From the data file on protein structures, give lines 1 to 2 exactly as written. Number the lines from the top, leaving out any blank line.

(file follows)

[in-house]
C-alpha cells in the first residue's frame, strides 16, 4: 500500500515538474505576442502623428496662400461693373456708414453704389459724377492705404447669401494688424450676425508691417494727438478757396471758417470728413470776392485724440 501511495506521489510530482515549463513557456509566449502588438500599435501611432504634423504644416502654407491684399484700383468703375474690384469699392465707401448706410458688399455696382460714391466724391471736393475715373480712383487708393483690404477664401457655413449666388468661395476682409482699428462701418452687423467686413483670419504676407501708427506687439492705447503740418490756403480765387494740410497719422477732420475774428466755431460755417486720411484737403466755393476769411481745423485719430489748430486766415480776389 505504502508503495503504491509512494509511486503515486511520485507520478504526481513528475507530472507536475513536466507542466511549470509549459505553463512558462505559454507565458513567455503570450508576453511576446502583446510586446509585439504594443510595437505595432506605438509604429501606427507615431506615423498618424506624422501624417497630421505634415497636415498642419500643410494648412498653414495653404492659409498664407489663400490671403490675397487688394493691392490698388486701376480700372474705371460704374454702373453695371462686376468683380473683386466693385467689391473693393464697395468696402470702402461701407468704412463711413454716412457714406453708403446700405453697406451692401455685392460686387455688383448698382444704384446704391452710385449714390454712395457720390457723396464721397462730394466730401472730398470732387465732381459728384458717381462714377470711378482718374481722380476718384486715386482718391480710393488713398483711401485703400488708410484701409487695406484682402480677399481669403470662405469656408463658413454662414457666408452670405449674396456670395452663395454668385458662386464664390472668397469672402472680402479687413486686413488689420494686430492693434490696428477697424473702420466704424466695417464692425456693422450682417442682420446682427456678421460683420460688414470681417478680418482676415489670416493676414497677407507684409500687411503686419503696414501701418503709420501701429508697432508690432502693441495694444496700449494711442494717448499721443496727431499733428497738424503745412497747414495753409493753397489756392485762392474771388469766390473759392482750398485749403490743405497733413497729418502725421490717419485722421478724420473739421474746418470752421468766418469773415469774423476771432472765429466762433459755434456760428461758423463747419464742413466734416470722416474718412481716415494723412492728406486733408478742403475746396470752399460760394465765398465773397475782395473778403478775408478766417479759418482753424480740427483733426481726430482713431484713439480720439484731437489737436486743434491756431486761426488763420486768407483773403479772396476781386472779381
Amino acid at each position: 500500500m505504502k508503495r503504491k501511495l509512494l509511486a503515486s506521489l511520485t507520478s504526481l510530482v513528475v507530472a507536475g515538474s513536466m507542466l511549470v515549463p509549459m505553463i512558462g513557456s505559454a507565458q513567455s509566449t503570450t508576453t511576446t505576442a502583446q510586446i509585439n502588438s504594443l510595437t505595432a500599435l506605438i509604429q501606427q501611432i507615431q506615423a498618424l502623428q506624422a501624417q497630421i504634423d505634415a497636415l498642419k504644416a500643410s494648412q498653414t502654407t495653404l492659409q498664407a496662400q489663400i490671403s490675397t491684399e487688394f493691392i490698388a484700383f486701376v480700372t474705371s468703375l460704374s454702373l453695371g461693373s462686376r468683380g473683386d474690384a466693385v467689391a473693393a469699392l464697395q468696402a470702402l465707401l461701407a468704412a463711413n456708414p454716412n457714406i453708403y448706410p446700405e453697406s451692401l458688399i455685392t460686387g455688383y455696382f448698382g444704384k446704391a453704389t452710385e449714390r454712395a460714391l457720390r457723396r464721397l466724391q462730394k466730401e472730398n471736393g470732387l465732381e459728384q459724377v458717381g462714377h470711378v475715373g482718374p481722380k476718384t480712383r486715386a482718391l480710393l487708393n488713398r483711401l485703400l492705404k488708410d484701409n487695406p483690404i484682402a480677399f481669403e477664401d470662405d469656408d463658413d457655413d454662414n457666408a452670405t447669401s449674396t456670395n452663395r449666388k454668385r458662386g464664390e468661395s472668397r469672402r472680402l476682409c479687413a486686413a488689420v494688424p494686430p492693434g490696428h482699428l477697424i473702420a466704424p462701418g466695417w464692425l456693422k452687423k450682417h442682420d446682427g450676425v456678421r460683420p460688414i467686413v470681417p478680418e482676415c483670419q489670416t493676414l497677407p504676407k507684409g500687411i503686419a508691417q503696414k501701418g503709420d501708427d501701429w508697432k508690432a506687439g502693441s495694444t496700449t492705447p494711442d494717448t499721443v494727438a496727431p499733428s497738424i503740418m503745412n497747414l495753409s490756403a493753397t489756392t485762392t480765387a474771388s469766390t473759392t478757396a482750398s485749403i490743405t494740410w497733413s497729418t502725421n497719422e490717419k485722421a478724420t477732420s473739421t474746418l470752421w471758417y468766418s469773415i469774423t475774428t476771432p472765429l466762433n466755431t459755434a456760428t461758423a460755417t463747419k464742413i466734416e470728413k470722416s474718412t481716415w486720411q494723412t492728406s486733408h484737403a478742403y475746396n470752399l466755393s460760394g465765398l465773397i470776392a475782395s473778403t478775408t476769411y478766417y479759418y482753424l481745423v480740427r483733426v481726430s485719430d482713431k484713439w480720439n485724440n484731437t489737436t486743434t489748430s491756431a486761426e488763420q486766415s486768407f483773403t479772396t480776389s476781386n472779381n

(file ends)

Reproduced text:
[in-house]
C-alpha cells in the first residue's frame, strides 16, 4: 500500500515538474505576442502623428496662400461693373456708414453704389459724377492705404447669401494688424450676425508691417494727438478757396471758417470728413470776392485724440 501511495506521489510530482515549463513557456509566449502588438500599435501611432504634423504644416502654407491684399484700383468703375474690384469699392465707401448706410458688399455696382460714391466724391471736393475715373480712383487708393483690404477664401457655413449666388468661395476682409482699428462701418452687423467686413483670419504676407501708427506687439492705447503740418490756403480765387494740410497719422477732420475774428466755431460755417486720411484737403466755393476769411481745423485719430489748430486766415480776389 505504502508503495503504491509512494509511486503515486511520485507520478504526481513528475507530472507536475513536466507542466511549470509549459505553463512558462505559454507565458513567455503570450508576453511576446502583446510586446509585439504594443510595437505595432506605438509604429501606427507615431506615423498618424506624422501624417497630421505634415497636415498642419500643410494648412498653414495653404492659409498664407489663400490671403490675397487688394493691392490698388486701376480700372474705371460704374454702373453695371462686376468683380473683386466693385467689391473693393464697395468696402470702402461701407468704412463711413454716412457714406453708403446700405453697406451692401455685392460686387455688383448698382444704384446704391452710385449714390454712395457720390457723396464721397462730394466730401472730398470732387465732381459728384458717381462714377470711378482718374481722380476718384486715386482718391480710393488713398483711401485703400488708410484701409487695406484682402480677399481669403470662405469656408463658413454662414457666408452670405449674396456670395452663395454668385458662386464664390472668397469672402472680402479687413486686413488689420494686430492693434490696428477697424473702420466704424466695417464692425456693422450682417442682420446682427456678421460683420460688414470681417478680418482676415489670416493676414497677407507684409500687411503686419503696414501701418503709420501701429508697432508690432502693441495694444496700449494711442494717448499721443496727431499733428497738424503745412497747414495753409493753397489756392485762392474771388469766390473759392482750398485749403490743405497733413497729418502725421490717419485722421478724420473739421474746418470752421468766418469773415469774423476771432472765429466762433459755434456760428461758423463747419464742413466734416470722416474718412481716415494723412492728406486733408478742403475746396470752399460760394465765398465773397475782395473778403478775408478766417479759418482753424480740427483733426481726430482713431484713439480720439484731437489737436486743434491756431486761426488763420486768407483773403479772396476781386472779381